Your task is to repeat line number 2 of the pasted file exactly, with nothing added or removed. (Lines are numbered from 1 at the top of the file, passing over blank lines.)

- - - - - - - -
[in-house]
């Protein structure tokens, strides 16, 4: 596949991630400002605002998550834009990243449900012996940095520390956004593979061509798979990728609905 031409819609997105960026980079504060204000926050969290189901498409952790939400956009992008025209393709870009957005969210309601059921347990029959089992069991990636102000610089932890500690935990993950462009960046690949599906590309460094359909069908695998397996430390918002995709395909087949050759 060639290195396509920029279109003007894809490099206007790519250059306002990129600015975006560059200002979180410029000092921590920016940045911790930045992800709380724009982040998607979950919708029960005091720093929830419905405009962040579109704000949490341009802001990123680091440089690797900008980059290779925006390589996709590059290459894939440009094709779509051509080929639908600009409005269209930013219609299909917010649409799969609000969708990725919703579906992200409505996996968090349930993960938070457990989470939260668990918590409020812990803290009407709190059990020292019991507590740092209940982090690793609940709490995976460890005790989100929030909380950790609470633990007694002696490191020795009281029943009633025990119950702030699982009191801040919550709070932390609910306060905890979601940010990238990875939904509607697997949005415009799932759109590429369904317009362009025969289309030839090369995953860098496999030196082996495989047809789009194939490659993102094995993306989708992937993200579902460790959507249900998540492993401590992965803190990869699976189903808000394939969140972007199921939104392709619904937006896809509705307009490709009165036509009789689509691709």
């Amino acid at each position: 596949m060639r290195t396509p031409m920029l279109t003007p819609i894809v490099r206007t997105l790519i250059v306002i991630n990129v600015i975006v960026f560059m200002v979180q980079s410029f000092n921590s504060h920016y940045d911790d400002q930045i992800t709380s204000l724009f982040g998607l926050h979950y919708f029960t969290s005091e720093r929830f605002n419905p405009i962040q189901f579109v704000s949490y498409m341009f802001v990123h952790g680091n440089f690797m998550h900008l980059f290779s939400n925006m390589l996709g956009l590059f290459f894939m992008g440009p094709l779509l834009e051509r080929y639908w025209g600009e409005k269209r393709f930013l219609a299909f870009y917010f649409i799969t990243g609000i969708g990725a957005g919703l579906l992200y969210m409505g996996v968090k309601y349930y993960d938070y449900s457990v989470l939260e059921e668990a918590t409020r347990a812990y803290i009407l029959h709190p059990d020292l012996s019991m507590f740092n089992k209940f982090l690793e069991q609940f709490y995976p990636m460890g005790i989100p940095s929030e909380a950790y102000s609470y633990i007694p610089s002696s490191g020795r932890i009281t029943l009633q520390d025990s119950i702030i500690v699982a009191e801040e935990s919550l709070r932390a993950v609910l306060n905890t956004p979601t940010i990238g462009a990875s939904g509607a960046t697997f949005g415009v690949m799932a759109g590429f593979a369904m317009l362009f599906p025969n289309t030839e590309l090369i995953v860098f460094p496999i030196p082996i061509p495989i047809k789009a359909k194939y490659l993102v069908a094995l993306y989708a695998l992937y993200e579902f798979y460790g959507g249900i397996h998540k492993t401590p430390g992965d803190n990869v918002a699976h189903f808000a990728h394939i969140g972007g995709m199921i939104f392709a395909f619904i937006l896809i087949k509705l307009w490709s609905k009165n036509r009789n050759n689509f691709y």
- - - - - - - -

């Protein structure tokens, strides 16, 4: 596949991630400002605002998550834009990243449900012996940095520390956004593979061509798979990728609905 031409819609997105960026980079504060204000926050969290189901498409952790939400956009992008025209393709870009957005969210309601059921347990029959089992069991990636102000610089932890500690935990993950462009960046690949599906590309460094359909069908695998397996430390918002995709395909087949050759 060639290195396509920029279109003007894809490099206007790519250059306002990129600015975006560059200002979180410029000092921590920016940045911790930045992800709380724009982040998607979950919708029960005091720093929830419905405009962040579109704000949490341009802001990123680091440089690797900008980059290779925006390589996709590059290459894939440009094709779509051509080929639908600009409005269209930013219609299909917010649409799969609000969708990725919703579906992200409505996996968090349930993960938070457990989470939260668990918590409020812990803290009407709190059990020292019991507590740092209940982090690793609940709490995976460890005790989100929030909380950790609470633990007694002696490191020795009281029943009633025990119950702030699982009191801040919550709070932390609910306060905890979601940010990238990875939904509607697997949005415009799932759109590429369904317009362009025969289309030839090369995953860098496999030196082996495989047809789009194939490659993102094995993306989708992937993200579902460790959507249900998540492993401590992965803190990869699976189903808000394939969140972007199921939104392709619904937006896809509705307009490709009165036509009789689509691709």